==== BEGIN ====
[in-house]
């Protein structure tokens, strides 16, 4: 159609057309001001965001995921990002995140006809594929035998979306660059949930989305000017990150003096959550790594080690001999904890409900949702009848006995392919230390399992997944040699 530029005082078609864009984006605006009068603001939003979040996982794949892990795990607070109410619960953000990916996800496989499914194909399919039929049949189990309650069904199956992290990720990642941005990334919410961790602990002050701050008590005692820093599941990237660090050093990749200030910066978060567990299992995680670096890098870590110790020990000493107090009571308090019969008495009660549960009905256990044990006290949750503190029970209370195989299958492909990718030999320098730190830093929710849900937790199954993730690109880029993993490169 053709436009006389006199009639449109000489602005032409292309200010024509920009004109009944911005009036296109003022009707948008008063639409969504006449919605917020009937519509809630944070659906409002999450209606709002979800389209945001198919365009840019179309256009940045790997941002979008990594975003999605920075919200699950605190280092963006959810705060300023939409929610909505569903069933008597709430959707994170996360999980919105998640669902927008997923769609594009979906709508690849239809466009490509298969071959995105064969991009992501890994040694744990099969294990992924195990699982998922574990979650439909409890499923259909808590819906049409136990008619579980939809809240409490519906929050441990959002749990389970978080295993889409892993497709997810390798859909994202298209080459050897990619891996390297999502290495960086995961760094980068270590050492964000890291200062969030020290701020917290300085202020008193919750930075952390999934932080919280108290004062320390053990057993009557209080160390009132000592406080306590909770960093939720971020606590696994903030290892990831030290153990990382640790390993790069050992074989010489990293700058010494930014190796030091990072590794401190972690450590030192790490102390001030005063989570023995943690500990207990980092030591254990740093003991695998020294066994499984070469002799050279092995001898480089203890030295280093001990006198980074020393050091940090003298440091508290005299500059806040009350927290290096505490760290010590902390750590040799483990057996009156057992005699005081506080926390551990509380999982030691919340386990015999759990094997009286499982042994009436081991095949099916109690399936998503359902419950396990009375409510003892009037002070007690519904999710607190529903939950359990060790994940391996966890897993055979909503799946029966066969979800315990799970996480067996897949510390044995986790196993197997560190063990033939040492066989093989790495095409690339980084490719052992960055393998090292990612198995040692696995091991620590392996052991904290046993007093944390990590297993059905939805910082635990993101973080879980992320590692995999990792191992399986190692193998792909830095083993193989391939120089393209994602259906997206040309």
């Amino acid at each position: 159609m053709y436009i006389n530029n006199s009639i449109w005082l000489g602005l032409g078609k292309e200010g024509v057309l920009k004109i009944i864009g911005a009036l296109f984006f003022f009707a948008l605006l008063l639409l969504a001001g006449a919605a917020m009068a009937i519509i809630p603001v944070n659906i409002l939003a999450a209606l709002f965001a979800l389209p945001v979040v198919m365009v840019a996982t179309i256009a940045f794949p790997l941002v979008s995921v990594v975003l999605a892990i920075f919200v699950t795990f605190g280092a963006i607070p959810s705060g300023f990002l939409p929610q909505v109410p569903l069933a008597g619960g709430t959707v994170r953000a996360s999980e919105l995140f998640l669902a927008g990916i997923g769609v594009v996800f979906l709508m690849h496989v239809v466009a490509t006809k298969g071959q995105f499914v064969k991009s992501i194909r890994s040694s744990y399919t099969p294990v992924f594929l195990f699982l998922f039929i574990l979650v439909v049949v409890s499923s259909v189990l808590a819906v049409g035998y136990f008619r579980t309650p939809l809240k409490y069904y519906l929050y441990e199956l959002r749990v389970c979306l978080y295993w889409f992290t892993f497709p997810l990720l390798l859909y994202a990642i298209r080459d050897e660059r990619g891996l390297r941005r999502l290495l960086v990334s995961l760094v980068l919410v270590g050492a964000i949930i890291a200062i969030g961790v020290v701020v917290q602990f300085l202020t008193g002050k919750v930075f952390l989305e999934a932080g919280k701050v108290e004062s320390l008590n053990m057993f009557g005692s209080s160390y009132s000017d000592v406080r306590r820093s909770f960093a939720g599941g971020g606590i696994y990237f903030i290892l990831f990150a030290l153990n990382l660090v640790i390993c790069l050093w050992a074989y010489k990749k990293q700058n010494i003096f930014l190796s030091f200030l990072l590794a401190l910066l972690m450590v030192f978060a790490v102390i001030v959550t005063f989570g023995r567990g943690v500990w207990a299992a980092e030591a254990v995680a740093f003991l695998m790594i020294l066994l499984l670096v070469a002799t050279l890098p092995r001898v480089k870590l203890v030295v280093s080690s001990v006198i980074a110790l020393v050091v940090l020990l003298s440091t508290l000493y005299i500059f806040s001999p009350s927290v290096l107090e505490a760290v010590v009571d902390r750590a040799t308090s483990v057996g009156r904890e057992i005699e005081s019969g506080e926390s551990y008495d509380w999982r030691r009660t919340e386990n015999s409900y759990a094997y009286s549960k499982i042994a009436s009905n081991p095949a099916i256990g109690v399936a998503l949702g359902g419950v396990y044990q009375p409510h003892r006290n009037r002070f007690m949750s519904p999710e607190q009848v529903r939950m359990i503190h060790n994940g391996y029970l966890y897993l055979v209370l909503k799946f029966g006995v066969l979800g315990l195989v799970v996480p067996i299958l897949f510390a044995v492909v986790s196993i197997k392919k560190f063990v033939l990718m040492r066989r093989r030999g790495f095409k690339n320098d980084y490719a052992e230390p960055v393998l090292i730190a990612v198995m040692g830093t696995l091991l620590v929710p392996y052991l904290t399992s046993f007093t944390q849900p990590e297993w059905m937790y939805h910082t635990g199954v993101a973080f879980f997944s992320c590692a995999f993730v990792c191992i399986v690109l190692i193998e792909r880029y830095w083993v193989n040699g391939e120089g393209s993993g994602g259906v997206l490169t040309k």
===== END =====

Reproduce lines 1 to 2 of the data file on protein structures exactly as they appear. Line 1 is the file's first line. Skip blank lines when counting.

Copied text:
[in-house]
């Protein structure tokens, strides 16, 4: 159609057309001001965001995921990002995140006809594929035998979306660059949930989305000017990150003096959550790594080690001999904890409900949702009848006995392919230390399992997944040699 530029005082078609864009984006605006009068603001939003979040996982794949892990795990607070109410619960953000990916996800496989499914194909399919039929049949189990309650069904199956992290990720990642941005990334919410961790602990002050701050008590005692820093599941990237660090050093990749200030910066978060567990299992995680670096890098870590110790020990000493107090009571308090019969008495009660549960009905256990044990006290949750503190029970209370195989299958492909990718030999320098730190830093929710849900937790199954993730690109880029993993490169 053709436009006389006199009639449109000489602005032409292309200010024509920009004109009944911005009036296109003022009707948008008063639409969504006449919605917020009937519509809630944070659906409002999450209606709002979800389209945001198919365009840019179309256009940045790997941002979008990594975003999605920075919200699950605190280092963006959810705060300023939409929610909505569903069933008597709430959707994170996360999980919105998640669902927008997923769609594009979906709508690849239809466009490509298969071959995105064969991009992501890994040694744990099969294990992924195990699982998922574990979650439909409890499923259909808590819906049409136990008619579980939809809240409490519906929050441990959002749990389970978080295993889409892993497709997810390798859909994202298209080459050897990619891996390297999502290495960086995961760094980068270590050492964000890291200062969030020290701020917290300085202020008193919750930075952390999934932080919280108290004062320390053990057993009557209080160390009132000592406080306590909770960093939720971020606590696994903030290892990831030290153990990382640790390993790069050992074989010489990293700058010494930014190796030091990072590794401190972690450590030192790490102390001030005063989570023995943690500990207990980092030591254990740093003991695998020294066994499984070469002799050279092995001898480089203890030295280093001990006198980074020393050091940090003298440091508290005299500059806040009350927290290096505490760290010590902390750590040799483990057996009156057992005699005081506080926390551990509380999982030691919340386990015999759990094997009286499982042994009436081991095949099916109690399936998503359902419950396990009375409510003892009037002070007690519904999710607190529903939950359990060790994940391996966890897993055979909503799946029966066969979800315990799970996480067996897949510390044995986790196993197997560190063990033939040492066989093989790495095409690339980084490719052992960055393998090292990612198995040692696995091991620590392996052991904290046993007093944390990590297993059905939805910082635990993101973080879980992320590692995999990792191992399986190692193998792909830095083993193989391939120089393209994602259906997206040309």